A bit farther ahead, I took a brief rest within a small shelter that, itself, was half-buried beneath the drifts. I enjoyed the almost cozy feeling of being in something like an igloo and settled there to snack and review the photos I’d taken up to that point. The noise of me unpacking my bags, cleaning my camera, munching away at a Horalky bar, and messing on my phone was constant. That is, until I was startled out of my repose. It grabbed my attention more than any clamor could’ve. I happened to become motionless for a moment—the exact reason escapes me, though likely I stared at photos on my camera—and around me fall an utter silence. A gentle silence. Nothing like I had experienced before.
I listened, letting my ears adjust and believing that surely something would break the illusion. Nothing did. In the coniferous forests of the Tatras, even the slightest breeze produces a sigh between those evergreen needles. Yet, not so much as a whisper escaped the placid branches overhead. This total muteness was made all the more surreal by the millions of flakes which descended in feathery spirals. The world seemed more wholly in motion than ever, yet it made not a sound. (See for yourself below.)
The tranquillity of that spot pained me to part from, but I knew my destination was shortly ahead. Branching off from the road which leads to the cottages around Popradské Pleso, a small trail ascends the mountains towards the enchanting cemetery above… Which currently is sealed behind a wooden gate and a sign “DO NOT ENTER”. There I stood, gaze flicking between the warning and the clear tracks of hikers and skiers that looped around it. O, the horrible indecision…
No! I’d come to far to leave it behind!
I sped past the barrier and tried to walk in the footsteps of those that went before me. Here, I realized my aforementioned fortune at bringing snow-gear. I would have been soaked through and frozen trudging through those drifts in regular clothing. Properly equipped, it took me only a few minutes to reach the foot of the cemetery. There two skiers passed me and in their wake stood the first cross. They would be the last people I saw until much later, for as I had hoped the snow discouraged visitors. (More likely the seasonal limitations kept them at bay, but one option is less guilt-inducing than the other.) Just beyond, a grove erupted with the most chromatic display imaginable. Amid the woods, piled under mounds of snow, each cross stands unique. Covered in snow and tilted at odd angles, each remembrance had such a natural and solitary aura about it, as if I had stumbled across an ancient site undisturbed and forgotten for centuries. I wonder who their creators thought of while they labored over their creations?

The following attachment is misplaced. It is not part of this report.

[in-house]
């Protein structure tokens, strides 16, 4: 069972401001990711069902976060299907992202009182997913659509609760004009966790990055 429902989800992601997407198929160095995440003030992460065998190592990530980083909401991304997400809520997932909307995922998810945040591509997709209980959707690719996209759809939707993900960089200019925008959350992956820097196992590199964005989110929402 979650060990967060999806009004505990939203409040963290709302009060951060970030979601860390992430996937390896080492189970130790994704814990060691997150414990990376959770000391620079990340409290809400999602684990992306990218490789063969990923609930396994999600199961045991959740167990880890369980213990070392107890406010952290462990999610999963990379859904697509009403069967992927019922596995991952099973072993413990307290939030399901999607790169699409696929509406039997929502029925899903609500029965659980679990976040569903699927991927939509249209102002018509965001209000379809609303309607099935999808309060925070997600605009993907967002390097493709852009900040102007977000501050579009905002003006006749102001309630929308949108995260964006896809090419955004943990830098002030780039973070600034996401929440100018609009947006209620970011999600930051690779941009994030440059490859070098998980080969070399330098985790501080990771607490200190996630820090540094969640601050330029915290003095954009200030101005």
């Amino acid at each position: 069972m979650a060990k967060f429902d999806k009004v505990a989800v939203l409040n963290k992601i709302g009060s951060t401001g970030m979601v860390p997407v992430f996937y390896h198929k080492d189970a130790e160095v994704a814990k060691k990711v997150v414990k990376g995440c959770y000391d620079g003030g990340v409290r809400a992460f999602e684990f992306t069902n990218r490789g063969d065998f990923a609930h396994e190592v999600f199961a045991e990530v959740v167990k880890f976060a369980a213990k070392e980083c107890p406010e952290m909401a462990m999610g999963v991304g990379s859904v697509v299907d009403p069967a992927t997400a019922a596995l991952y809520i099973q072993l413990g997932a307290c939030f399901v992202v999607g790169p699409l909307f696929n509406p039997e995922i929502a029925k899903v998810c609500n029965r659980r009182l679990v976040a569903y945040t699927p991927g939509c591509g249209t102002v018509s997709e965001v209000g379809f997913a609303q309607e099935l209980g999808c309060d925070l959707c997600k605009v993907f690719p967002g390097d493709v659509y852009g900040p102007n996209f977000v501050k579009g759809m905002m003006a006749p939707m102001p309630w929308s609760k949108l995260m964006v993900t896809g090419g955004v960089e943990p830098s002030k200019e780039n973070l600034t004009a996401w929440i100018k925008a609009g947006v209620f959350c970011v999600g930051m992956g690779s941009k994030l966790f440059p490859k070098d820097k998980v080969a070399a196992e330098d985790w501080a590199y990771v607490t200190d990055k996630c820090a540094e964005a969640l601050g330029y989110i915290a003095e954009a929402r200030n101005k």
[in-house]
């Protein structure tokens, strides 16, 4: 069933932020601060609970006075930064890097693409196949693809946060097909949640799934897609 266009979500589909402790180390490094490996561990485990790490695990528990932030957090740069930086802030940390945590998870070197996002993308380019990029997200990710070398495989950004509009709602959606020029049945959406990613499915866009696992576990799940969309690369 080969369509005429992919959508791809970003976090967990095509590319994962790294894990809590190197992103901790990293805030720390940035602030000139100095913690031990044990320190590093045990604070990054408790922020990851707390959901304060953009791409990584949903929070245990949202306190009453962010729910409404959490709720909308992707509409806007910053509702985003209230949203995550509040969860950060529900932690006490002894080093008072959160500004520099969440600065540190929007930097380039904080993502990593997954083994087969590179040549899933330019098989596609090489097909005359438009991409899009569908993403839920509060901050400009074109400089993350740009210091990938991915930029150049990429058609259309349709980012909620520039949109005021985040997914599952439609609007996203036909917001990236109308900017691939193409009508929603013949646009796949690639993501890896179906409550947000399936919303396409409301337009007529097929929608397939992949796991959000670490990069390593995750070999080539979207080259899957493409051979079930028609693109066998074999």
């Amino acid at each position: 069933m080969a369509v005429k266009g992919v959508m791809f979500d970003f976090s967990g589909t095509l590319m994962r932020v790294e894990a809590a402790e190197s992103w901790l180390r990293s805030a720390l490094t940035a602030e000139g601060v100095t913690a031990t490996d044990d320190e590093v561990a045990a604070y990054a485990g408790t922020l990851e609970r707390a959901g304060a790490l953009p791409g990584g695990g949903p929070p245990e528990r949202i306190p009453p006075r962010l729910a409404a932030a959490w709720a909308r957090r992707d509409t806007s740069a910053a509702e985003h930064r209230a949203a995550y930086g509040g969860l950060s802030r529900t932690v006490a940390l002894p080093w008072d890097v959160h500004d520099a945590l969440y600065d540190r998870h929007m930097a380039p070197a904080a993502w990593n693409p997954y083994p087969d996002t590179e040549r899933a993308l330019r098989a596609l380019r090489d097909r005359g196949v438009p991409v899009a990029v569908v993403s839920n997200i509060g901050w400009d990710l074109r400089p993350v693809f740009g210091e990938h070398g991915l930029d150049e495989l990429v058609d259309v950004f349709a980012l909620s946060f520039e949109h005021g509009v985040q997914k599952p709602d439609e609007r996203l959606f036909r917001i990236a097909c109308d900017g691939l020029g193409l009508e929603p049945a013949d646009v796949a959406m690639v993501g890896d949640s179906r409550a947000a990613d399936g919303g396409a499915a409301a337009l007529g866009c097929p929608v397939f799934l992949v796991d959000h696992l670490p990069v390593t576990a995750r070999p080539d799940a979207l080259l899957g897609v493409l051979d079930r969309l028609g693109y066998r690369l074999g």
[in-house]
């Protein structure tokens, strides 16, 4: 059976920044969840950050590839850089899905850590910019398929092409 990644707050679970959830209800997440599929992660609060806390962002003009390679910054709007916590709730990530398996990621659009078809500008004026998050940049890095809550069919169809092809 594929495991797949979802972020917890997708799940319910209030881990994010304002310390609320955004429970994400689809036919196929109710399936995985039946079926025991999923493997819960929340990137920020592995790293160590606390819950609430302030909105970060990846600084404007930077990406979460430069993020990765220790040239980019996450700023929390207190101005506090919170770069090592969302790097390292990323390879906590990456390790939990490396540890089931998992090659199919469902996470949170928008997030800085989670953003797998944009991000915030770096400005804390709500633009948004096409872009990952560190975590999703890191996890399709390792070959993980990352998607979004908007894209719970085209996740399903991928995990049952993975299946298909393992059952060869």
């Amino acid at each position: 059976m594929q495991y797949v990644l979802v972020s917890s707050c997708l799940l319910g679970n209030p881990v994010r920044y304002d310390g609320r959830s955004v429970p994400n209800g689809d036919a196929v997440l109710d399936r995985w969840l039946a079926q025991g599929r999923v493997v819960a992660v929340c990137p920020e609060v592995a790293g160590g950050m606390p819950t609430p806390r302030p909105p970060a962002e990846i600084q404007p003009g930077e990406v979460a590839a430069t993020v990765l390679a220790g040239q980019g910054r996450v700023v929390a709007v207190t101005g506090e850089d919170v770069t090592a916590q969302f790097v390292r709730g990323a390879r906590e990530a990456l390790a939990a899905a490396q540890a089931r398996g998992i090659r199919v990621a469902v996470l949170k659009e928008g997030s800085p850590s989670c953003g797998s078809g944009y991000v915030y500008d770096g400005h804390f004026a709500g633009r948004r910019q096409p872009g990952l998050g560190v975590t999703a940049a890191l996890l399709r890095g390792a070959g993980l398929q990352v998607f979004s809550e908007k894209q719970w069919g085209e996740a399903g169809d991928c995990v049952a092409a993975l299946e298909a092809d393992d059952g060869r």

I’m still not sure how it happened, but I somehow descended on a different path than I had come up on and ended up beside the lake, Popradské Pleso, opposite the cottages and main road. A few trails encircle the water and it should’ve been easy to return, but each one was buried knee-deep in snow and impossible to follow, leaving me with one option.
Evidenced by tracks through the snow, two skiers and a pair of hikers had crossed the frozen lake. The plesos of the Tatras are known to safely freeze over every winter. However, the past two weeks had been rather warm and, despite the assurance that others before me had safely crossed, my worry eased little. Nevertheless, I cautiously began to pace across snow-covered ice. Mere inches below frigid water still flowed, yet beneath the dense layer of powder I couldn’t even see the surface on which I tread. I closely followed the hikers tracks, as if they knew some secret about crossing that I was not privy to. With a bit of will, I paused at the center of the lake and knelt to take this photo, an impossible perspective most of the year and proof I was there.
Once safely on shore, I decided to pack my camera and simply enjoy the walk back home. It had been a long, worthwhile trek, but I wanted out of a photographer’s mindset for a bit. Without concern for light and composition, I wished simply to enjoy a beautiful winter’s day.